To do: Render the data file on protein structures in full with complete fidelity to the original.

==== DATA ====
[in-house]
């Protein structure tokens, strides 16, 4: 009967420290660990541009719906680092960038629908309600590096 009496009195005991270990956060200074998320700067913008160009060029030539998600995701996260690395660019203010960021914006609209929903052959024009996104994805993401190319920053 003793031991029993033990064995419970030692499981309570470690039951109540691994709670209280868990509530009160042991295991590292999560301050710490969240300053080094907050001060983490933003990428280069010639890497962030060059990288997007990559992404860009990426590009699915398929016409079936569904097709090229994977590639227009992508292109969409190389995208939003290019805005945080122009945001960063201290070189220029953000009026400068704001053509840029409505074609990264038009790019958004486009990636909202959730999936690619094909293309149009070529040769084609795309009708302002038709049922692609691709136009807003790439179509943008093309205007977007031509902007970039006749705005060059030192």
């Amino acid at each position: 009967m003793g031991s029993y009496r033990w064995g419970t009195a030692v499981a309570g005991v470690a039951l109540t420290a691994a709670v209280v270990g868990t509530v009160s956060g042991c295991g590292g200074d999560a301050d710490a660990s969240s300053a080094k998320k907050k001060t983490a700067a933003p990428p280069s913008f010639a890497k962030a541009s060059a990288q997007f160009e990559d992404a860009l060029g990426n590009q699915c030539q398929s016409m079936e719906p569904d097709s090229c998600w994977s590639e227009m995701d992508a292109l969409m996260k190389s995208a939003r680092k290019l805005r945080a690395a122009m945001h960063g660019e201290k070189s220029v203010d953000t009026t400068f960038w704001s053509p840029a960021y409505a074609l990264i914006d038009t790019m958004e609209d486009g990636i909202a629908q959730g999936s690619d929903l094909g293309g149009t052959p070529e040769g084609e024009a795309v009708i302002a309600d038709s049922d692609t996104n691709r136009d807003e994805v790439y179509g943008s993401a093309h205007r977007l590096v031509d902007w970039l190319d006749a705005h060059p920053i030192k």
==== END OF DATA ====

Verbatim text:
[in-house]
């Protein structure tokens, strides 16, 4: 009967420290660990541009719906680092960038629908309600590096 009496009195005991270990956060200074998320700067913008160009060029030539998600995701996260690395660019203010960021914006609209929903052959024009996104994805993401190319920053 003793031991029993033990064995419970030692499981309570470690039951109540691994709670209280868990509530009160042991295991590292999560301050710490969240300053080094907050001060983490933003990428280069010639890497962030060059990288997007990559992404860009990426590009699915398929016409079936569904097709090229994977590639227009992508292109969409190389995208939003290019805005945080122009945001960063201290070189220029953000009026400068704001053509840029409505074609990264038009790019958004486009990636909202959730999936690619094909293309149009070529040769084609795309009708302002038709049922692609691709136009807003790439179509943008093309205007977007031509902007970039006749705005060059030192």
């Amino acid at each position: 009967m003793g031991s029993y009496r033990w064995g419970t009195a030692v499981a309570g005991v470690a039951l109540t420290a691994a709670v209280v270990g868990t509530v009160s956060g042991c295991g590292g200074d999560a301050d710490a660990s969240s300053a080094k998320k907050k001060t983490a700067a933003p990428p280069s913008f010639a890497k962030a541009s060059a990288q997007f160009e990559d992404a860009l060029g990426n590009q699915c030539q398929s016409m079936e719906p569904d097709s090229c998600w994977s590639e227009m995701d992508a292109l969409m996260k190389s995208a939003r680092k290019l805005r945080a690395a122009m945001h960063g660019e201290k070189s220029v203010d953000t009026t400068f960038w704001s053509p840029a960021y409505a074609l990264i914006d038009t790019m958004e609209d486009g990636i909202a629908q959730g999936s690619d929903l094909g293309g149009t052959p070529e040769g084609e024009a795309v009708i302002a309600d038709s049922d692609t996104n691709r136009d807003e994805v790439y179509g943008s993401a093309h205007r977007l590096v031509d902007w970039l190319d006749a705005h060059p920053i030192k």